Indian Resilience and Rebuilding provides an Indigenous view of the last one-hundred years of Native history and guides readers through a century of achievements. It examines the progress that Indians have accomplished in rebuilding their nations in the twentieth century, revealing how Native communities adapted to the cultural and economic pressures in modern America. Donald Fixico examines issues like land allotment, the Indian New Deal, termination and relocation, Red Power and self-determination, casino gaming, and repatriation. He applies ethnohistorical analysis and political economic theory to provide a multilayered approach that ultimately shows how Native people reinvented themselves in order to rebuild their nations. Fixico identifies the tools to this empowerment, including education, navigation within cultural systems, modern Indian leadership, and indigenised political economy. He explains how these tools helped Indian communities to rebuild their nations. Fixico constructs an Indigenous paradigm of Native ethos and reality that drives modern Indian political economies heading into the twenty-first century. This illuminating and comprehensive analysis of Native nation's resilience in the twentieth century demonstrates how Native Americans reinvented themselves, rebuilt their nations, and ultimately became major forces in the United States. Indian Resilience and Rebuilding, redefines how modern American history can and should be told.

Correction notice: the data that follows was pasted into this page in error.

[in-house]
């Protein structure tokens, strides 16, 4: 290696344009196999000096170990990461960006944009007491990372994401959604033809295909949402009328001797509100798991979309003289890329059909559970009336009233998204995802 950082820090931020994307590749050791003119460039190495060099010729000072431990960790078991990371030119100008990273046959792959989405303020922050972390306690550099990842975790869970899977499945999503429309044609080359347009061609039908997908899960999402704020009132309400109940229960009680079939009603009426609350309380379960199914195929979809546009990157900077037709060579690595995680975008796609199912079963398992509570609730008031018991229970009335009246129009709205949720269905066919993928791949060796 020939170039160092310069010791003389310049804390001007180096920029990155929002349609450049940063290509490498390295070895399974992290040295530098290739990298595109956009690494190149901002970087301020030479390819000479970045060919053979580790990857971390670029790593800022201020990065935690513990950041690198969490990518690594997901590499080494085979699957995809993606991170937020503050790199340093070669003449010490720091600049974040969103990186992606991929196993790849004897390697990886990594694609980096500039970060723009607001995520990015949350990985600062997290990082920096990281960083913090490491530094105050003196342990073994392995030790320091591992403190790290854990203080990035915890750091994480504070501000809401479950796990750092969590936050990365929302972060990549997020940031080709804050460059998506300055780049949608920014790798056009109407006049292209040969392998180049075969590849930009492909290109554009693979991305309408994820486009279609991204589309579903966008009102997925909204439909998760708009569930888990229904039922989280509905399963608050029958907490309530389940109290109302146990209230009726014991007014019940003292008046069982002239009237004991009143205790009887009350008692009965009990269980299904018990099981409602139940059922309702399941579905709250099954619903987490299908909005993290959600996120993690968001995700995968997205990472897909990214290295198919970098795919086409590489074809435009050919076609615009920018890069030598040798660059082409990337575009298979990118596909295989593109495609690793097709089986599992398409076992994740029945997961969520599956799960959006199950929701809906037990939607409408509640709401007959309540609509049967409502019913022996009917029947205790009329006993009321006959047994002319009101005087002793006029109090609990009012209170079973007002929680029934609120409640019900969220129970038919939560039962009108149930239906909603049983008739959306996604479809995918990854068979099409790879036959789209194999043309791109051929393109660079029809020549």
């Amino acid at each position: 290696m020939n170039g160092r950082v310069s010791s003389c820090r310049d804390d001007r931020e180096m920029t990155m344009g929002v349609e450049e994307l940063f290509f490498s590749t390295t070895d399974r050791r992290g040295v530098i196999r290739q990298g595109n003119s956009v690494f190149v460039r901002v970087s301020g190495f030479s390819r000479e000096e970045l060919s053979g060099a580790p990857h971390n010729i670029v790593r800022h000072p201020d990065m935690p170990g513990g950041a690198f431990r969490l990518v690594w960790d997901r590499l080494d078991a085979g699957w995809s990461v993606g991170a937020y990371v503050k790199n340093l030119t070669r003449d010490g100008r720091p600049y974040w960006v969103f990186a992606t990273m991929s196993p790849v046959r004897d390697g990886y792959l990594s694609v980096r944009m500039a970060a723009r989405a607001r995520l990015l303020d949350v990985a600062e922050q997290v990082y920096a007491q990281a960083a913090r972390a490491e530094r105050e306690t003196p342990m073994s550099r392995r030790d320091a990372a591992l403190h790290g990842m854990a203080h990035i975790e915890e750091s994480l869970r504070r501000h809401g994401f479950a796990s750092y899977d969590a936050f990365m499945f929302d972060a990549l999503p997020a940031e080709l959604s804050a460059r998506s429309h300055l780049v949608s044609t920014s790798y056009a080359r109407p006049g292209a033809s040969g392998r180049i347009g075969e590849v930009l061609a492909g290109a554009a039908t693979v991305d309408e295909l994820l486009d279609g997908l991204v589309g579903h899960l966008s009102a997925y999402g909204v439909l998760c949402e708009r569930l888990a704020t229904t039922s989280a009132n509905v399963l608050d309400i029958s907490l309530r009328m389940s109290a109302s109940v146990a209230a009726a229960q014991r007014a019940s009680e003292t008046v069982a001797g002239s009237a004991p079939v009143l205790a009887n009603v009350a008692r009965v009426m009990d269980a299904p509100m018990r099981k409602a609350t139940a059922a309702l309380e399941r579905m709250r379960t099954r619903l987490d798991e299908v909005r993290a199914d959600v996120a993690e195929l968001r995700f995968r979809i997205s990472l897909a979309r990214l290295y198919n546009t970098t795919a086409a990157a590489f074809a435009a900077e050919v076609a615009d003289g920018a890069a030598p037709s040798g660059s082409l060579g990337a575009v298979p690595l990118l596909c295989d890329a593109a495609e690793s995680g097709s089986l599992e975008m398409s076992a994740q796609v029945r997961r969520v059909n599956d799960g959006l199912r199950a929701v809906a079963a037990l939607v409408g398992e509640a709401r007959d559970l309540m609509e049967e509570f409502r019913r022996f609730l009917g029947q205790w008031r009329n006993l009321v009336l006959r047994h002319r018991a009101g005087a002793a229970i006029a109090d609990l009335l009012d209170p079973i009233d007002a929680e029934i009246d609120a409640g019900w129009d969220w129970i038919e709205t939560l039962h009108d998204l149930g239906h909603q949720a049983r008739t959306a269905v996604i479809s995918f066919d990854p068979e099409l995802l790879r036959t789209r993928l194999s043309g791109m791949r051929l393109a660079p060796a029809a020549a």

Donald L. Fixico (Shawnee, Sac & Fox, Muscogee Creek and Seminole) is Distinguished Foundation Professor of History at Arizona State University's School of Historical, Philosophical and Religious Studies, as well as faculty affiliate in American Indian studies and faculty affiliate in ASU's School of Public Affairs. He is the author and editor of a dozen books including The Invasion of Indian Country in the Twentieth Century: Tribal Natural Resources and American Capitalism (1998) and The Urban Indian Experience in America (2000). He has worked on twenty documentaries about American Indians.